National roadmap to ACE recovery

Helen Clark
Tuesday, March 26, 2024

Report for MPs says government must lead fight on tackling harm of adverse childhood experiences.

Preventive services must be accessible, experts say. Picture: Fizkes/Adobe Stock
Preventive services must be accessible, experts say. Picture: Fizkes/Adobe Stock

The All-Party Parliamentary Group on a Fit and Healthy Childhood’s latest report discusses an issue habitually shrouded in secrecy – adverse childhood experiences (ACEs).

It has long been accepted that the incidents that blight an individual child’s life are for them to resolve – with, or without the help of their family. The new report draws on a wealth of professional and personal expertise and argues that the solution lies with the government. Getting this right will benefit society and the time is ripe for a “population-wide strategy” or national “roadmap to recovery”.

Economic insecurity is a breeding ground for ACEs and the government must re-commit to eradicate child poverty, requiring all policy choices to address low wages, inadequate housing and a benefit system designed to promote stigma and low take up.

A population approach would ensure that children’s centres and mental health hubs were not located in “problem areas” but available for all regardless of their income, family circumstances or geographical neighbourhood. There would be an obligation on all Whitehall departments to “road-test” policy proposals for their impact on children and families and for departments and service providers to share data to ensure effective cooperation so that those in need feel supported rather than judged.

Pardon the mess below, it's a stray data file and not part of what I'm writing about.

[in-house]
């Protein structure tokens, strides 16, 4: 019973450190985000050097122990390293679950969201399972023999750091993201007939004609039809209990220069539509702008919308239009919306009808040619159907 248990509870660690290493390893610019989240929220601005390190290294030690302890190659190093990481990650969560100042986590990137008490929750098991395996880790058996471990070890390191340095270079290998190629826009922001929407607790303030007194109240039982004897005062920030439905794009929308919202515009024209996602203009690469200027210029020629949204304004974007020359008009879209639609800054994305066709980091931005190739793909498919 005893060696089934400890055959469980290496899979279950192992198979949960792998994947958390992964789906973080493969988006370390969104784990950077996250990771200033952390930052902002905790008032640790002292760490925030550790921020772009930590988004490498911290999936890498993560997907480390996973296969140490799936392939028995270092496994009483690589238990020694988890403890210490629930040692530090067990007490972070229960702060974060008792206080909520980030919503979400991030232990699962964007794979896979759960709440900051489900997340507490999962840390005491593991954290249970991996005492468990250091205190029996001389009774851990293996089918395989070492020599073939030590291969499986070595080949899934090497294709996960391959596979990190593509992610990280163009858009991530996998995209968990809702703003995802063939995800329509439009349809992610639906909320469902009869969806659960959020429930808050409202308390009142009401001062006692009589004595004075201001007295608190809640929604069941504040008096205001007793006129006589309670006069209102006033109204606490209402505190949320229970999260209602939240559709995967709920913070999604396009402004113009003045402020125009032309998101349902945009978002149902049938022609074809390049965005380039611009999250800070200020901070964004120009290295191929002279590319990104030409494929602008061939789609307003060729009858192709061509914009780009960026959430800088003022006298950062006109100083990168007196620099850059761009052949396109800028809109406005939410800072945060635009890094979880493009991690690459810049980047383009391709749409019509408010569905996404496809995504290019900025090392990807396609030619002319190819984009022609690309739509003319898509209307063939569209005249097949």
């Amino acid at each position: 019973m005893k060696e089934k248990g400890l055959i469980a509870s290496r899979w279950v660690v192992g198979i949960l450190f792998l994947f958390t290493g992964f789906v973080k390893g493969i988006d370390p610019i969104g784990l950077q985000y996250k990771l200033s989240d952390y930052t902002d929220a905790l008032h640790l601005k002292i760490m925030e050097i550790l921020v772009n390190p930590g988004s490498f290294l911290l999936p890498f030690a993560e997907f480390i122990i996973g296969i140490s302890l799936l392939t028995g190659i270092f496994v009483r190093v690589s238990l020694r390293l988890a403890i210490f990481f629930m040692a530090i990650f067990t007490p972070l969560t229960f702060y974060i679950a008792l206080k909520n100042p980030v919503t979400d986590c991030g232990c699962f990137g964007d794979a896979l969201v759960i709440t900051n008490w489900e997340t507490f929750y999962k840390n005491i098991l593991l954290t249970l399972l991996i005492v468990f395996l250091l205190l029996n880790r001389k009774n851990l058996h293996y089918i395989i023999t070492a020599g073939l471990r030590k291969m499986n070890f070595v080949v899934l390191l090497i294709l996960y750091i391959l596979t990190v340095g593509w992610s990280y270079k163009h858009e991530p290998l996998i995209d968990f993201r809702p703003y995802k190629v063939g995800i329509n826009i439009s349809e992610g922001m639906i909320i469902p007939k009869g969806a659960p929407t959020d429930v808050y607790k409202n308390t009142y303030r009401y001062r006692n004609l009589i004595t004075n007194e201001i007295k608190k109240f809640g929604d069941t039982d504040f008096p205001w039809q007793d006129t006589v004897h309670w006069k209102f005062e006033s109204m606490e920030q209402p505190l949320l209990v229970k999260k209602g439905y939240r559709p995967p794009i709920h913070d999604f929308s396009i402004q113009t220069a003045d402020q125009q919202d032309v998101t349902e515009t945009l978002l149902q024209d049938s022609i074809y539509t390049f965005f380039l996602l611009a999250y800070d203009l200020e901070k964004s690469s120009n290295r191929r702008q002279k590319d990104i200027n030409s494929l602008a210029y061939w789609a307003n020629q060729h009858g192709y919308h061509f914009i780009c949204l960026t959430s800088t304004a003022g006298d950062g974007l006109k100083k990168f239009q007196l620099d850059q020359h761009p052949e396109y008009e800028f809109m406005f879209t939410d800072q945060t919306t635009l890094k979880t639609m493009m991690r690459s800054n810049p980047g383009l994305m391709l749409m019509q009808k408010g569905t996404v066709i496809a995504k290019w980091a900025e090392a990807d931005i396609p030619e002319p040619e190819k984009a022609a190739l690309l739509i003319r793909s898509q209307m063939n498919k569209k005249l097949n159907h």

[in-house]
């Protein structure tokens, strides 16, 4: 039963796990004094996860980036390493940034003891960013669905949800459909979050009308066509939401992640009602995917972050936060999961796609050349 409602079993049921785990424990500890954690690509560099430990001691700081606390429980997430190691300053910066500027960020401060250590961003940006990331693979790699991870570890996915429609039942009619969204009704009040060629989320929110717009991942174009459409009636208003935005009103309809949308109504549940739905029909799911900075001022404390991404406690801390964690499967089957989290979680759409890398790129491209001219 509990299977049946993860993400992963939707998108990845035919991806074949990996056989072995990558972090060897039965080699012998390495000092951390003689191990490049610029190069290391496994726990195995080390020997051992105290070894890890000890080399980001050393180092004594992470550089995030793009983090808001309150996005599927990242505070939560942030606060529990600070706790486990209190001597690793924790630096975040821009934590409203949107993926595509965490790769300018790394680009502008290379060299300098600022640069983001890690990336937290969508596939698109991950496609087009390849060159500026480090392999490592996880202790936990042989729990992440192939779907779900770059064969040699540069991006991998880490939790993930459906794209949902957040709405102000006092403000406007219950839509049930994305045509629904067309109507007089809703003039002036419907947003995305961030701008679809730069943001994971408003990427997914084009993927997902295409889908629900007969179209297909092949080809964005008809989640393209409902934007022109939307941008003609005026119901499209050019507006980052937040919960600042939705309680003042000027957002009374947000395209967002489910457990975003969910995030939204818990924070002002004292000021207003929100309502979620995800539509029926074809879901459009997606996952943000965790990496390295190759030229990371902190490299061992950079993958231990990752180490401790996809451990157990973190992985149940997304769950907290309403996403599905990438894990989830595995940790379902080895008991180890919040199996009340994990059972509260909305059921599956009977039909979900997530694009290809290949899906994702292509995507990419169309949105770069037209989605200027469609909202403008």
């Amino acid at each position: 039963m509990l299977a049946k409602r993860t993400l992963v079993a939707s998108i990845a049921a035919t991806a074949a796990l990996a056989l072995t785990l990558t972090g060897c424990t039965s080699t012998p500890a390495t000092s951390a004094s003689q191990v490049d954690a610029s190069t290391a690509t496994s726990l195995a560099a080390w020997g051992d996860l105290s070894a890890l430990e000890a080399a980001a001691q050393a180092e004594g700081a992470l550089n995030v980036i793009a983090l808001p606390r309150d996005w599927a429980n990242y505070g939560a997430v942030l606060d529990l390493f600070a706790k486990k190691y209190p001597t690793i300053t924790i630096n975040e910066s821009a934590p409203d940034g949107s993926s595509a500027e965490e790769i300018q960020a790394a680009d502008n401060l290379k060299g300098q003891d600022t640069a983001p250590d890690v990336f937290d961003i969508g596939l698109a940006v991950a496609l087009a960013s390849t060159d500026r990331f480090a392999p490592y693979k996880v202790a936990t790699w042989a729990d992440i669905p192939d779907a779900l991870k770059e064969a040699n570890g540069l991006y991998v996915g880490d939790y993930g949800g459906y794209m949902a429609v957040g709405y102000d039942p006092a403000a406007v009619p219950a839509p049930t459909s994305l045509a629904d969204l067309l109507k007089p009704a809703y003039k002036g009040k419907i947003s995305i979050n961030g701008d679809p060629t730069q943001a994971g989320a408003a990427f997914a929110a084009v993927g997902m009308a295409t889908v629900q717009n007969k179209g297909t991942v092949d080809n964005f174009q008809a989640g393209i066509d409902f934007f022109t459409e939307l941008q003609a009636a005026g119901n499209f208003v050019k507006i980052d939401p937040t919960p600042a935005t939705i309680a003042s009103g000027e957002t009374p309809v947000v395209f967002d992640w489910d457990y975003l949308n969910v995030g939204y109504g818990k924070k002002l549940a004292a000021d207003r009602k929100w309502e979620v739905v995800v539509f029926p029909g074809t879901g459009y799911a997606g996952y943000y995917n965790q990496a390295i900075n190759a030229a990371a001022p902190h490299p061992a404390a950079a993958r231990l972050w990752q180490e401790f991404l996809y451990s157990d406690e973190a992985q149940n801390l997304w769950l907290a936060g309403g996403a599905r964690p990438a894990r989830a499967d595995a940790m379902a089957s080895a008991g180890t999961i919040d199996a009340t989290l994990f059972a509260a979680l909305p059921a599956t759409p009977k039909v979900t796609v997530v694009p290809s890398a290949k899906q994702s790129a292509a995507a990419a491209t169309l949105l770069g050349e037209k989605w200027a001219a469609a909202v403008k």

Early intervention

Making early intervention and prevention a reality can make the difference in combating ACEs and avoiding them devastating future generations – as evidenced by existing local projects (see case studies). It means ensuring that the NHS has a population-wide preconception and inter-conception strategy and services to match; health and education professionals who are fully trained and equipped to deliver it and a revised school curriculum that places personal, social and emotional education at its core.

Preventive mental health services must be readily accessible, embracing the needs of the entire family from early years settings onwards and complemented by government investment in research and training and new statutory measures that strengthen such an approach instead of minor alterations to clinical procedures. Child and adolescent mental health services cannot manage the weight of work and many potentially serious issues could be averted with proactive intervention.

Repeated patterns

Individuals whose lives are scarred because of ACEs – often of a violent and abusive nature – are likely to repeat the patterns in adult life and the economic and health bill is charged to every section of society; including the cost of treating illness directly derived from ACEs, lack of economic productivity, a collapsing criminal justice system and the price of rehabilitating entire neighbourhoods.

Above all, a new policy of openness will champion evidence-based campaigns so that ACEs are understood by all sections of society and sources of help made available without stigma.